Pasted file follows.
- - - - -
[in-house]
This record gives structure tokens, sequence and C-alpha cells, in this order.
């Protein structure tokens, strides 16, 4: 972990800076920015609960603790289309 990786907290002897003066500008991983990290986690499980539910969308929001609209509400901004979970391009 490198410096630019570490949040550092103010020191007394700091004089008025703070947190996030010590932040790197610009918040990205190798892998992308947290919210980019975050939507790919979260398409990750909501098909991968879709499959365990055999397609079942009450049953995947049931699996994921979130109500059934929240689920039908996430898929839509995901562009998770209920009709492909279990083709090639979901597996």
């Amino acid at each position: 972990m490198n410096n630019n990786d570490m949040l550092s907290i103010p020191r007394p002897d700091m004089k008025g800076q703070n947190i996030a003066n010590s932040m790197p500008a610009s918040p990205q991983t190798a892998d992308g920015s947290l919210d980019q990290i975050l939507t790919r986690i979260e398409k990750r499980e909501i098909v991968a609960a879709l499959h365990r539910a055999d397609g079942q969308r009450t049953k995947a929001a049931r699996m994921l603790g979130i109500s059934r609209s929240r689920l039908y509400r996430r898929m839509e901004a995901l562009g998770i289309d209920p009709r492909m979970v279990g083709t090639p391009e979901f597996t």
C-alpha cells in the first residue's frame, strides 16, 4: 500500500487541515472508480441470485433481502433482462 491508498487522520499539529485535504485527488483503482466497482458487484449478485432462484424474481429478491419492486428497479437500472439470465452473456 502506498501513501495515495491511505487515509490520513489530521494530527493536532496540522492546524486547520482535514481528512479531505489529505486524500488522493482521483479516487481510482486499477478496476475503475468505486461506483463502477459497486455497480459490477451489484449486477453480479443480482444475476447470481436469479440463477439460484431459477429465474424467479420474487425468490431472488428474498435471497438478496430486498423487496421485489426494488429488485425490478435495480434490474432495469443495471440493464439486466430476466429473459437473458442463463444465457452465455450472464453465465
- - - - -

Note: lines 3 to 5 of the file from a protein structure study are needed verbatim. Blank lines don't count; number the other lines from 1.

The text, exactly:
């Protein structure tokens, strides 16, 4: 972990800076920015609960603790289309 990786907290002897003066500008991983990290986690499980539910969308929001609209509400901004979970391009 490198410096630019570490949040550092103010020191007394700091004089008025703070947190996030010590932040790197610009918040990205190798892998992308947290919210980019975050939507790919979260398409990750909501098909991968879709499959365990055999397609079942009450049953995947049931699996994921979130109500059934929240689920039908996430898929839509995901562009998770209920009709492909279990083709090639979901597996």
């Amino acid at each position: 972990m490198n410096n630019n990786d570490m949040l550092s907290i103010p020191r007394p002897d700091m004089k008025g800076q703070n947190i996030a003066n010590s932040m790197p500008a610009s918040p990205q991983t190798a892998d992308g920015s947290l919210d980019q990290i975050l939507t790919r986690i979260e398409k990750r499980e909501i098909v991968a609960a879709l499959h365990r539910a055999d397609g079942q969308r009450t049953k995947a929001a049931r699996m994921l603790g979130i109500s059934r609209s929240r689920l039908y509400r996430r898929m839509e901004a995901l562009g998770i289309d209920p009709r492909m979970v279990g083709t090639p391009e979901f597996t």
C-alpha cells in the first residue's frame, strides 16, 4: 500500500487541515472508480441470485433481502433482462 491508498487522520499539529485535504485527488483503482466497482458487484449478485432462484424474481429478491419492486428497479437500472439470465452473456 502506498501513501495515495491511505487515509490520513489530521494530527493536532496540522492546524486547520482535514481528512479531505489529505486524500488522493482521483479516487481510482486499477478496476475503475468505486461506483463502477459497486455497480459490477451489484449486477453480479443480482444475476447470481436469479440463477439460484431459477429465474424467479420474487425468490431472488428474498435471497438478496430486498423487496421485489426494488429488485425490478435495480434490474432495469443495471440493464439486466430476466429473459437473458442463463444465457452465455450472464453465465